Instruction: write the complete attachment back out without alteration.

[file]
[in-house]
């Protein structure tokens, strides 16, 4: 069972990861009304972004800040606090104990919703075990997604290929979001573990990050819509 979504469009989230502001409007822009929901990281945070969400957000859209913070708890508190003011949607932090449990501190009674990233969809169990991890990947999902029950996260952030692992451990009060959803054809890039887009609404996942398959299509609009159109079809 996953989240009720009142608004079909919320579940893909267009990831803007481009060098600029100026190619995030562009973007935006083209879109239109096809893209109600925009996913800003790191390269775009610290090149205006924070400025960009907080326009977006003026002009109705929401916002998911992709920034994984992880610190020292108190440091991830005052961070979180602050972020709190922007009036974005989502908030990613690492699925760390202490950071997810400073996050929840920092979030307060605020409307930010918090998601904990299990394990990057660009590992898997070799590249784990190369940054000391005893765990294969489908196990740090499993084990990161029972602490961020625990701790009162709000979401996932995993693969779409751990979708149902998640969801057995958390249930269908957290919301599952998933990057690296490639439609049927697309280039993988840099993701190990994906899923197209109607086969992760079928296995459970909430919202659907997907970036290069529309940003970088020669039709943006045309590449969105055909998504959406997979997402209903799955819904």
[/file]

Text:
[in-house]
């Protein structure tokens, strides 16, 4: 069972990861009304972004800040606090104990919703075990997604290929979001573990990050819509 979504469009989230502001409007822009929901990281945070969400957000859209913070708890508190003011949607932090449990501190009674990233969809169990991890990947999902029950996260952030692992451990009060959803054809890039887009609404996942398959299509609009159109079809 996953989240009720009142608004079909919320579940893909267009990831803007481009060098600029100026190619995030562009973007935006083209879109239109096809893209109600925009996913800003790191390269775009610290090149205006924070400025960009907080326009977006003026002009109705929401916002998911992709920034994984992880610190020292108190440091991830005052961070979180602050972020709190922007009036974005989502908030990613690492699925760390202490950071997810400073996050929840920092979030307060605020409307930010918090998601904990299990394990990057660009590992898997070799590249784990190369940054000391005893765990294969489908196990740090499993084990990161029972602490961020625990701790009162709000979401996932995993693969779409751990979708149902998640969801057995958390249930269908957290919301599952998933990057690296490639439609049927697309280039993988840099993701190990994906899923197209109607086969992760079928296995459970909430919202659907997907970036290069529309940003970088020669039709943006045309590449969105055909998504959406997979997402209903799955819904």